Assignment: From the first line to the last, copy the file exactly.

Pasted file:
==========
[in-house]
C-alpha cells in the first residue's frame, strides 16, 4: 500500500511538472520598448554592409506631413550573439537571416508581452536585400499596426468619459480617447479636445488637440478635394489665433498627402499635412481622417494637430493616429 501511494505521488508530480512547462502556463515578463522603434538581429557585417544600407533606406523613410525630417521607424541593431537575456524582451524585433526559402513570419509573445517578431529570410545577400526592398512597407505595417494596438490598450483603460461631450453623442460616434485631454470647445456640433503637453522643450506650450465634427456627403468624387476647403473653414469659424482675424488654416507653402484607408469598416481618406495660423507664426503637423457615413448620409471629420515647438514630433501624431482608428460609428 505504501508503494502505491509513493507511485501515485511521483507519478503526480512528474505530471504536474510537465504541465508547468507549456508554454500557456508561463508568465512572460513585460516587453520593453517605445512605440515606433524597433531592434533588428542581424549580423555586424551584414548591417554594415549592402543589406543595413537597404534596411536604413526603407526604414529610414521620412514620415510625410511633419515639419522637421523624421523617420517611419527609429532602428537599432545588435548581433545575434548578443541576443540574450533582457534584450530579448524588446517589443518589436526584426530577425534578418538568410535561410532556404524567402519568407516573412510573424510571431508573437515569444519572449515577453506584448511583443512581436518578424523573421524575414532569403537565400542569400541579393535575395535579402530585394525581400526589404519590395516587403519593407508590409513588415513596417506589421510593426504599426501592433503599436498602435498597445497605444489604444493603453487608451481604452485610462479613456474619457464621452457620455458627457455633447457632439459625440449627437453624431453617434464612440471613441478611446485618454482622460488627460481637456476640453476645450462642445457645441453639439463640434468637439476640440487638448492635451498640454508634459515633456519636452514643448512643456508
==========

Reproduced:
[in-house]
C-alpha cells in the first residue's frame, strides 16, 4: 500500500511538472520598448554592409506631413550573439537571416508581452536585400499596426468619459480617447479636445488637440478635394489665433498627402499635412481622417494637430493616429 501511494505521488508530480512547462502556463515578463522603434538581429557585417544600407533606406523613410525630417521607424541593431537575456524582451524585433526559402513570419509573445517578431529570410545577400526592398512597407505595417494596438490598450483603460461631450453623442460616434485631454470647445456640433503637453522643450506650450465634427456627403468624387476647403473653414469659424482675424488654416507653402484607408469598416481618406495660423507664426503637423457615413448620409471629420515647438514630433501624431482608428460609428 505504501508503494502505491509513493507511485501515485511521483507519478503526480512528474505530471504536474510537465504541465508547468507549456508554454500557456508561463508568465512572460513585460516587453520593453517605445512605440515606433524597433531592434533588428542581424549580423555586424551584414548591417554594415549592402543589406543595413537597404534596411536604413526603407526604414529610414521620412514620415510625410511633419515639419522637421523624421523617420517611419527609429532602428537599432545588435548581433545575434548578443541576443540574450533582457534584450530579448524588446517589443518589436526584426530577425534578418538568410535561410532556404524567402519568407516573412510573424510571431508573437515569444519572449515577453506584448511583443512581436518578424523573421524575414532569403537565400542569400541579393535575395535579402530585394525581400526589404519590395516587403519593407508590409513588415513596417506589421510593426504599426501592433503599436498602435498597445497605444489604444493603453487608451481604452485610462479613456474619457464621452457620455458627457455633447457632439459625440449627437453624431453617434464612440471613441478611446485618454482622460488627460481637456476640453476645450462642445457645441453639439463640434468637439476640440487638448492635451498640454508634459515633456519636452514643448512643456508